SEO

Topical Search at Your Fingertips

Back in 2005, topical search was the driving force behind many startups. With qualities like relevancy and targeted audience, topical search engines quickly became the desired object of general search companies like Google or Microsoft. Today, nearly every big search engine incorporate some sort of vertical search in its own interface (e.g. search wikipedia or how stuff works on Google, and you’ll get “vertical” search box on the first result), sometimes even without your knowledge.

However, vertical search engines still have the image of undynamic narrow search engines. This article is meant to show how you can use and create topical search engines without interrupting your workflow.

Site search

Before custom search engines were available, site search was the main means to search in specific domains. Today nearly every website have some kind of website search. However their location is not always convenient.  Firefox add-on Search Site lets you search within any website you are on right from the search bar. Just select a search engine that supports the site: parameter to search inside this website.

Yahoo!

In addition to its support of the site: operator, Yahoo! has an in-site “search suggestions” in the left pane of its search results page. Also in the main page, you can select from the left pane, one of Yahoo’s topical search engines like Yahoo! Health or Yahoo! Finance. Furthermore you can use Yahoo! Shortcuts to search in one of Yahoo’s search engines.

DuckDuckGo

DuckDuckGo is a quasi-command-line interface that lets you search in multiple topical search engines from one search-box. You can also use DuckDuckGo as a “general” search engine. In this case clicking on the more results link or the website icon will yield results that relevant to your query from the website domain.

Rollyo

Search in more than one domain can be somewhat awkward (i.e. foo site:1.example OR site:2.example OR site:3.example etc). Custom search platforms can solve this issue , but they usually required registration. However Rollyo lets you search simultaneously in up to 25 websites without the need for registration. When you create a new “searchroll”, Rollyo automatically creates a pseudo username and adds this searchroll to your dashboard. In addition, you can create searchrolls and add them to your firefox search bar on the fly.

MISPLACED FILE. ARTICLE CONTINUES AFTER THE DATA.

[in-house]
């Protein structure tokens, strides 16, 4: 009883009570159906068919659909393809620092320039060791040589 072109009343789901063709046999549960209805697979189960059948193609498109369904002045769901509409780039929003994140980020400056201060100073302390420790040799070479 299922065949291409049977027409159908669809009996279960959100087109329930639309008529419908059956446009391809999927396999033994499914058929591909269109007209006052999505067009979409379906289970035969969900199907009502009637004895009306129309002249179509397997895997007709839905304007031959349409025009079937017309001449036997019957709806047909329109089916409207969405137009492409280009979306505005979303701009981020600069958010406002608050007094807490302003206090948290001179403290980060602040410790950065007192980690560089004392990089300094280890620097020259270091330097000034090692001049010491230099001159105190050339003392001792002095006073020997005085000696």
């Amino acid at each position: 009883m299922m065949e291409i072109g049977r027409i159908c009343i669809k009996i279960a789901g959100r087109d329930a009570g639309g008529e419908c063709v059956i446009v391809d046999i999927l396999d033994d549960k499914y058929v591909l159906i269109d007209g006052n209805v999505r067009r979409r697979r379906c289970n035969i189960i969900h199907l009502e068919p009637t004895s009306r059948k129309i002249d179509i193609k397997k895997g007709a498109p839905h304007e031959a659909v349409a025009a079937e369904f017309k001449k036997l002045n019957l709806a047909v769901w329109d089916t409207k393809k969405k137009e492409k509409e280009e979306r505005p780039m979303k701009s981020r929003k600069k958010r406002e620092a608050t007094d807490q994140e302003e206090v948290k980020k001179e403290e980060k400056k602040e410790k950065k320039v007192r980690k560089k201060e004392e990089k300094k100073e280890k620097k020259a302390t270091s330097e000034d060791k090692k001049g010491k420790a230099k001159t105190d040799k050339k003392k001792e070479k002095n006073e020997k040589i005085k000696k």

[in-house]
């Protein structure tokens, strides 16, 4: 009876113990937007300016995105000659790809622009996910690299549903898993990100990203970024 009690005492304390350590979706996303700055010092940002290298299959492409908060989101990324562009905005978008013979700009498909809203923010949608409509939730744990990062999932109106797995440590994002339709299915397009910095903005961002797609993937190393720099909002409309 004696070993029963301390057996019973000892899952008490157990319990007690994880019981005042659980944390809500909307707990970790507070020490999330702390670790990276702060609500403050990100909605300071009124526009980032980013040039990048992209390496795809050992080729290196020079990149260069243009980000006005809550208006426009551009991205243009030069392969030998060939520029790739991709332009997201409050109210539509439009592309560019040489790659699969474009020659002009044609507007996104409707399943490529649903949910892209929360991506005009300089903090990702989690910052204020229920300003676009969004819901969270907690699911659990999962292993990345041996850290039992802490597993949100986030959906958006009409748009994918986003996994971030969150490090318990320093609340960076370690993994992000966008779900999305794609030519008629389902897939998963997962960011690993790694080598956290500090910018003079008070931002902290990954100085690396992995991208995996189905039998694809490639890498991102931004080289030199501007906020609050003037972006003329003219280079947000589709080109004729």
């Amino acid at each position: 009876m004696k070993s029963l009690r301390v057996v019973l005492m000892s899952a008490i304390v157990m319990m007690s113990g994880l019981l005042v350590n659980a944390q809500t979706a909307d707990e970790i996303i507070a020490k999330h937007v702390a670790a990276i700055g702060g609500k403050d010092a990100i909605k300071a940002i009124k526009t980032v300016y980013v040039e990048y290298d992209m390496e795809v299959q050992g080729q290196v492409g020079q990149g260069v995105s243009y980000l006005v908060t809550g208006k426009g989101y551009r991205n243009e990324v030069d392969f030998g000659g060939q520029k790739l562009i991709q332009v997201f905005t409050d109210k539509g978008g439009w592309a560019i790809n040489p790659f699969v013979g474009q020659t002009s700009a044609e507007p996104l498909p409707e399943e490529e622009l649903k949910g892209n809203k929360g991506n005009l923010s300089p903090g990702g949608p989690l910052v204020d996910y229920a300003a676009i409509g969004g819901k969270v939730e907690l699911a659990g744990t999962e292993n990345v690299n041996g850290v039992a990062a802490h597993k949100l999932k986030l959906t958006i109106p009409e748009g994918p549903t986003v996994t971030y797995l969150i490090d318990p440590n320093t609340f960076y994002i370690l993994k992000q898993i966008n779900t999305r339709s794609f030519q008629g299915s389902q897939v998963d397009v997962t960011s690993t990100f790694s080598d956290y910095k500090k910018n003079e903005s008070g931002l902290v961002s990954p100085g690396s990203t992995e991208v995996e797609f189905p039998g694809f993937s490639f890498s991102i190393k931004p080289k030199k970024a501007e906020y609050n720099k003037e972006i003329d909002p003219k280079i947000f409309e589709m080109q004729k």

Gigablast

Althogh Gigablast have a convenient way to search in multiple domains, its main advantage is the possibility to search in websites that appears within specific category on DMOZ directory. Also you can restrict your query to specific domain from the search results page by clicking the more from this site link.

Delicious

Delicious has a long time undocumented site: parameter. In adition, you can use the tag: parameter to search webpages with specific tag (e.g. bass tag:music or bass tag:fish).

Yahoo + Delicious

It has long been suggested that Delicious should be integrate with Yahoo! search engine, but till now the only way to customize Yahoo! search is through third party services like deliSearch.

Google + Delicious

Google Custom Search on the Fly made it possible to customize Google with your Delicious bookmarks without the need for registration (Also deliGoo add-on made it easy to customize your results based on Delicious bookmarks, but it is not available for Firefox 3.0 or later). However one problem with Custom Search OTF is that it searches only in partial sites, e.g., if it gets the bookmark http://example.com/blog it will search web-pages only in the blog section or path. Another problem is that if it gets specific web-page it will return only this web-page, i.e., it will return other web-pages from the same path.

Thus, in order to search in whole websites we will have to manipulate somehow Delicious bookmarks, and a great platform for this purpose is Yahoo! Pipes. So here is my own solution for searching within whole websites based on your Delicious tags. Just enter your username and the desirable tag, and you will get an RSS feed with domain names (i.e. whole websites). Past this RSS to the URL box on Google webpage and you’ll get a new custom search engine on the fly!

079445ca04818e7105fb3bd5a710db96 64 Topical Search at Your Fingertips

Yaniv Kimelfeld

aniv Kimelfeld is a search engines enthusiast and the author of  Topical Search Blog. You may subscribe to his blog through this RSS feed.
079445ca04818e7105fb3bd5a710db96 64 Topical Search at Your Fingertips
079445ca04818e7105fb3bd5a710db96 64 Topical Search at Your Fingertips

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